Malcolm Gladwell reports brilliantly on both the feelings & the realities of safety behind the wheel (mostly contrasting small cars with trucks/SUVs) -- in this piece just now spiking on blogdex:
Most of us think that S.U.V.s are much safer than sports cars. If you asked the young parents of America whether they would rather strap their infant child in the back seat of the TrailBlazer or the passenger seat of the Boxster, they would choose the TrailBlazer. We feel that way because in the TrailBlazer our chances of surviving a collision with a hypothetical tractor-trailer in the other lane are greater than they are in the Porsche. What we forget, though, is that in the TrailBlazer you're also much more likely to hit the tractor-trailer because you can't get out of the way in time. In the parlance of the automobile world, the TrailBlazer is better at "passive safety." The Boxster is better when it comes to "active safety," which is every bit as important.
That feeling of safety isn't the solution; it's the problem.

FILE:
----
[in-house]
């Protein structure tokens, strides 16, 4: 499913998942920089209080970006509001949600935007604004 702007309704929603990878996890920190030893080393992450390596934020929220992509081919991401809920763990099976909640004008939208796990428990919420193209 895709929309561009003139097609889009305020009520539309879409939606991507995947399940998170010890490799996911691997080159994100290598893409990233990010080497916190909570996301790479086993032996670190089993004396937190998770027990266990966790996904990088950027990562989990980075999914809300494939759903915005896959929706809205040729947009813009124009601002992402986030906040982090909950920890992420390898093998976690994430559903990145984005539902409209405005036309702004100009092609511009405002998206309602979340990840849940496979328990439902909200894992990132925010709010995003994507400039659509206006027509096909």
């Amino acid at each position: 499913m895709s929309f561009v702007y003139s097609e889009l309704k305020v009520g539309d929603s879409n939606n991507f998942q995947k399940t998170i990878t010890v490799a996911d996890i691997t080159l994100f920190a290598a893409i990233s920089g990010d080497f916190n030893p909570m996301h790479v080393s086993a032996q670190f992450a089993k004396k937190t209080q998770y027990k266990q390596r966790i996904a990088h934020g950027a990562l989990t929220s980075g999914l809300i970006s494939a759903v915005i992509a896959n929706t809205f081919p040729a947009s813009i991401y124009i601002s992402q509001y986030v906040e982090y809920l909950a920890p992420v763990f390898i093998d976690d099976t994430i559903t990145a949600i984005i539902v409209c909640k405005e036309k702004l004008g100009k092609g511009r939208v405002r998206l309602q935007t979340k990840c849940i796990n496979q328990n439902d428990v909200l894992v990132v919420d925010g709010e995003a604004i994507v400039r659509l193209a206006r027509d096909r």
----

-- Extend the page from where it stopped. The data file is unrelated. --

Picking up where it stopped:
Learned helplessness is now thought to play a role in such phenomena as depression and the failure of battered women to leave their husbands, but one could easily apply it more widely. We live in an age, after all, that is strangely fixated on the idea of helplessness: we're fascinated by hurricanes and terrorist acts and epidemics like SARS--situations in which we feel powerless to affect our own destiny. In fact, the risks posed to life and limb by forces outside our control are dwarfed by the factors we can control. Our fixation with helplessness distorts our perceptions of risk. "When you feel safe, you can be passive," Rapaille says of the fundamental appeal of the S.U.V. "Safe means I can sleep. I can give up control. I can relax. I can take off my shoes. I can listen to music." For years, we've all made fun of the middle-aged man who suddenly trades in his sedate family sedan for a shiny red sports car. That's called a midlife crisis. But at least it involves some degree of engagement with the act of driving. The man who gives up his sedate family sedan for an S.U.V. is saying something far more troubling--that he finds the demands of the road to be overwhelming. Is acting out really worse than giving up? ("Big And Bad")